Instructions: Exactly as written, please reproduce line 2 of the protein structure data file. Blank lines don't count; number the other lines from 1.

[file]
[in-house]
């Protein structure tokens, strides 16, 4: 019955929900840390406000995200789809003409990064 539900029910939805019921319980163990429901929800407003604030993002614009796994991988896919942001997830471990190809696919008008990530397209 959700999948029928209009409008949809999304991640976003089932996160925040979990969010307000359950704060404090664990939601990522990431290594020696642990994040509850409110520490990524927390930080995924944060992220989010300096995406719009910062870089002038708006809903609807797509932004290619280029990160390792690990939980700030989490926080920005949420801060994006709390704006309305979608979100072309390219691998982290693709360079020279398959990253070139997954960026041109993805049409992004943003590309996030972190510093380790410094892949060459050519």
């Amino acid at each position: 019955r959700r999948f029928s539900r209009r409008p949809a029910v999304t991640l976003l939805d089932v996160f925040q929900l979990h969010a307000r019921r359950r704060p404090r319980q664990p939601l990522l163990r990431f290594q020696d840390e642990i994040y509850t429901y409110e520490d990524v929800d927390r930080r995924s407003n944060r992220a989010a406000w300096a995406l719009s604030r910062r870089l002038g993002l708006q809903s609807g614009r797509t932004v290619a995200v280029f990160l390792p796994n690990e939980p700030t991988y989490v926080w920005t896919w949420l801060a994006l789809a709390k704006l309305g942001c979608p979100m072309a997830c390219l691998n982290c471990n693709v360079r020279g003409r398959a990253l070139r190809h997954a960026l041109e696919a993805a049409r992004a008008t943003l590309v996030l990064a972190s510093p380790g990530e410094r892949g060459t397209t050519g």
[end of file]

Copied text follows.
């Protein structure tokens, strides 16, 4: 019955929900840390406000995200789809003409990064 539900029910939805019921319980163990429901929800407003604030993002614009796994991988896919942001997830471990190809696919008008990530397209 959700999948029928209009409008949809999304991640976003089932996160925040979990969010307000359950704060404090664990939601990522990431290594020696642990994040509850409110520490990524927390930080995924944060992220989010300096995406719009910062870089002038708006809903609807797509932004290619280029990160390792690990939980700030989490926080920005949420801060994006709390704006309305979608979100072309390219691998982290693709360079020279398959990253070139997954960026041109993805049409992004943003590309996030972190510093380790410094892949060459050519």